COOPERSTOWN, N.Y. — The rain, the gloom, the small gathering of fans didn’t matter.
All three have been dead for more than seven decades. Now their legacies were secure with their induction Sunday into the National Baseball Hall of Fame and Museum.
“This is a day we will all remember for the rest of our lives,” said Jerry Watkins, great grandson of White and one of nearly 50 family members in attendance. “In my mind, the only way it could have been better is if my dad were here to see it. My dad loved his grandfather, he loved baseball, and he loved the Chicago Cubs. It was his lifelong dream to see his grandfather enshrined in the Baseball Hall of Fame, and it was his lifelong dream to see the Cubs play in the World Series. Dad, today you got one of them.”
White, a barehanded catcher who grew up in Caton, N.Y., near Corning, was one of major league baseball’s earliest stars. In fact, he was the first batter in the first professional game on May 4, 1871, and laced a double. An outstanding hitter, White was regarded as the best catcher in baseball before switching to third base later in his nearly 20-year career.
A deeply religious man, White was nicknamed “Deacon” and dubbed “the most admirable superstar of the 1870s” by Bill James in his “Historical Baseball Extract.” White played for six teams and had a .312 career average. He finished with 2,067 hits, 270 doubles, 98 triples, 24 home runs and 988 RBIs before retiring in 1890.
“In my heart, I never believed this day would come,” Watkins said. “If my grandfather were alive today, he would say thank you to the Hall of Fame for this great honor, and he would say thank you to each of you for being here. So, on his behalf I say thank you.”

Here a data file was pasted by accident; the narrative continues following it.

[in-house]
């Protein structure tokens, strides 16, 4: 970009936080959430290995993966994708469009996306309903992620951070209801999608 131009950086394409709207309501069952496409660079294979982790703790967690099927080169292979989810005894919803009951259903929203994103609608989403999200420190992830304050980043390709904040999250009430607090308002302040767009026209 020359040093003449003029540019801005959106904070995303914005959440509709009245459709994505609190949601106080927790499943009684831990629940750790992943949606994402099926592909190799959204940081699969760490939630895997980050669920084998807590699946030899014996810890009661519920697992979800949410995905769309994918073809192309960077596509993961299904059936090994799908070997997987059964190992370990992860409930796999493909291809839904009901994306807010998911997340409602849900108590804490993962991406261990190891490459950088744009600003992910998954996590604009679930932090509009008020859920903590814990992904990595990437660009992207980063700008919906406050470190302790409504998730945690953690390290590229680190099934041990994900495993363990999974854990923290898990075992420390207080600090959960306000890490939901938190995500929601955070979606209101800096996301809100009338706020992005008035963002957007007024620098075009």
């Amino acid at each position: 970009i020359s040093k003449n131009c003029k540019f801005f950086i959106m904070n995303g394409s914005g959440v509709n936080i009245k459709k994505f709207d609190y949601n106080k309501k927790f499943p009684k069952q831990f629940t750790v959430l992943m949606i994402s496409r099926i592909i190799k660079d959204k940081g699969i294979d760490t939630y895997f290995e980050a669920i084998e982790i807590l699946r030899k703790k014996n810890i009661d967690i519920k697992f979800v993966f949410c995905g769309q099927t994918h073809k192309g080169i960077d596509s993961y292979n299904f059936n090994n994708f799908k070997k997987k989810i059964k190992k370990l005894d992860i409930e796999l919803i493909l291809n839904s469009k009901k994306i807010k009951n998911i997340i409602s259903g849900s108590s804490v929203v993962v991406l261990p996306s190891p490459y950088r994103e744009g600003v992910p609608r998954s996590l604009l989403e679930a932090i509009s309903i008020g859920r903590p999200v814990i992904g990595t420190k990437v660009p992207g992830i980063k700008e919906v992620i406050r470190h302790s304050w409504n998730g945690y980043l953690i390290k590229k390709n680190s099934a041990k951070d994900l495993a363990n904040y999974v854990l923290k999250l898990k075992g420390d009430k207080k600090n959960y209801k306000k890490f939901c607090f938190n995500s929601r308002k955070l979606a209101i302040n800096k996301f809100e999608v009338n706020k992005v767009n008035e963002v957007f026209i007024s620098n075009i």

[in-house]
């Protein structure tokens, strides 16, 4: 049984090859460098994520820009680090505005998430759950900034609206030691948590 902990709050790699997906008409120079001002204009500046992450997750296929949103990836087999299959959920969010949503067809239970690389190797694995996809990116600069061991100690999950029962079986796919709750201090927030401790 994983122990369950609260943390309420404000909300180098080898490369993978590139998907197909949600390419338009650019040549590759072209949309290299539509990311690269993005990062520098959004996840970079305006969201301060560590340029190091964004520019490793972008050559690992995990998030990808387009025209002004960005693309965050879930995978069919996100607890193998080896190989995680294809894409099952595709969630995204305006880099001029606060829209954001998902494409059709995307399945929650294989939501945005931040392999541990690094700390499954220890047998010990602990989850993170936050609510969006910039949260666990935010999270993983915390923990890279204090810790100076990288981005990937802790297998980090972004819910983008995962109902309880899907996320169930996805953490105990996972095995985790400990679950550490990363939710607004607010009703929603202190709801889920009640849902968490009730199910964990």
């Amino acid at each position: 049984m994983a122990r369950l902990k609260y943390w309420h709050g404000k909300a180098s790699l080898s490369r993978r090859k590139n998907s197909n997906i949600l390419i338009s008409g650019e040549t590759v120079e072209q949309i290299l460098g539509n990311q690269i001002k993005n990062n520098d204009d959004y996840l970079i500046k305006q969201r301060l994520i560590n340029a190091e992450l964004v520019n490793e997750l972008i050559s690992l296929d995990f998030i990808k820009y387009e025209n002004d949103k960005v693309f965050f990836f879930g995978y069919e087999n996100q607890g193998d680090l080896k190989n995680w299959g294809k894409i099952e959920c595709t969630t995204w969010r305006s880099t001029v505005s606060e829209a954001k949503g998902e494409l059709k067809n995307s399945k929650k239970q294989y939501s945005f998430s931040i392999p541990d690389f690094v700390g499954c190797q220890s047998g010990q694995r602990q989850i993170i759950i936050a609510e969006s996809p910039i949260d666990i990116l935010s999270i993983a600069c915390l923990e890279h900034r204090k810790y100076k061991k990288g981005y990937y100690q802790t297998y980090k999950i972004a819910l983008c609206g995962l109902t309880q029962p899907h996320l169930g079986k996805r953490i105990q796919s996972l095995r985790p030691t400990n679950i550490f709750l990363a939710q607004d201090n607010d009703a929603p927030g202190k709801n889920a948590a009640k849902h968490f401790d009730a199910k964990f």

Ruppert was born in Manhattan in 1867 and instead of college went to work for his father in the family brewing business. He also fashioned a military career, rising to the rank of colonel in the National Guard, and served four terms in Congress from 1899-1907 before becoming president of the Jacob Ruppert Brewing Co. upon the death of his father in 1915.
Interested in baseball since he was a kid, Ruppert purchased the Yankees before the 1915 season for $480,000, then proceeded to transform what had been a perennial also-ran in the American League into a powerhouse. He hired Miller Huggins as manager, Ed Barrow as his general manager, snared Babe Ruth in a 1919 deal with the Boston Red Sox that changed the dynamics of the sport and built Yankee Stadium in 1923.
When Ruppert died in 1939, his teams had won 10 AL pennants and seven World Series in 18 seasons.
“For my family, it’s a huge honor. I’m sure Uncle Jacob would be proud,” said Anne Vernon, a great grandniece of Ruppert. “It’s also very meaningful for my children. It has meant so much.”
O’Day was born on the rural west side of Chicago in 1859 and played ball as a kid with his older brothers. He apprenticed as a steamfitter while pitching for several local teams. He turned pro in 1884, but his arm suffered mightily in seven years of action and he retired not long after leading the New York Giants to the National League pennant in 1889 and pitching a complete game to clinch the 19th century precursor to the modern World Series.
During his playing days, O'Day umpired occasionally and was so proficient he was hired in 1895. After working a season in the minor leagues, he joined the NL in 1897 and went on to umpire more than 4,000 games. His greatest contribution to baseball was persuading those associated with the game to treat the men in blue with dignity.